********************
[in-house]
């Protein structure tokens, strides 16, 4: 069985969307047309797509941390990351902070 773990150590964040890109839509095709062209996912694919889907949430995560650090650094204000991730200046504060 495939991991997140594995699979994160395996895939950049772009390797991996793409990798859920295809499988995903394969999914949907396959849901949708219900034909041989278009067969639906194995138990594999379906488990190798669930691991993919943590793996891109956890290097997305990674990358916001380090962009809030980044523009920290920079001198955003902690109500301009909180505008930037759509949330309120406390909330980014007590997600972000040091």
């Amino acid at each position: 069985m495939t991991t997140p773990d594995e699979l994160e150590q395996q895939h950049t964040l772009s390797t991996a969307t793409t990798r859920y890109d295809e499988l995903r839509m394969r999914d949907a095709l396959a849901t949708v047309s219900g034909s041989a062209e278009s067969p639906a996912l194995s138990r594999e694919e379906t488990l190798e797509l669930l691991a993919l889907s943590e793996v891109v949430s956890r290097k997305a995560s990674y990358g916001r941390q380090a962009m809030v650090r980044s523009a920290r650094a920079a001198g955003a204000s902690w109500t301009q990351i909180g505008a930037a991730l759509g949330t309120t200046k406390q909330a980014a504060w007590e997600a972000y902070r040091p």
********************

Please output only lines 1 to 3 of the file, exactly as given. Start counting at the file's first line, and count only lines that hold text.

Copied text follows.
[in-house]
């Protein structure tokens, strides 16, 4: 069985969307047309797509941390990351902070 773990150590964040890109839509095709062209996912694919889907949430995560650090650094204000991730200046504060 495939991991997140594995699979994160395996895939950049772009390797991996793409990798859920295809499988995903394969999914949907396959849901949708219900034909041989278009067969639906194995138990594999379906488990190798669930691991993919943590793996891109956890290097997305990674990358916001380090962009809030980044523009920290920079001198955003902690109500301009909180505008930037759509949330309120406390909330980014007590997600972000040091």
């Amino acid at each position: 069985m495939t991991t997140p773990d594995e699979l994160e150590q395996q895939h950049t964040l772009s390797t991996a969307t793409t990798r859920y890109d295809e499988l995903r839509m394969r999914d949907a095709l396959a849901t949708v047309s219900g034909s041989a062209e278009s067969p639906a996912l194995s138990r594999e694919e379906t488990l190798e797509l669930l691991a993919l889907s943590e793996v891109v949430s956890r290097k997305a995560s990674y990358g916001r941390q380090a962009m809030v650090r980044s523009a920290r650094a920079a001198g955003a204000s902690w109500t301009q990351i909180g505008a930037a991730l759509g949330t309120t200046k406390q909330a980014a504060w007590e997600a972000y902070r040091p």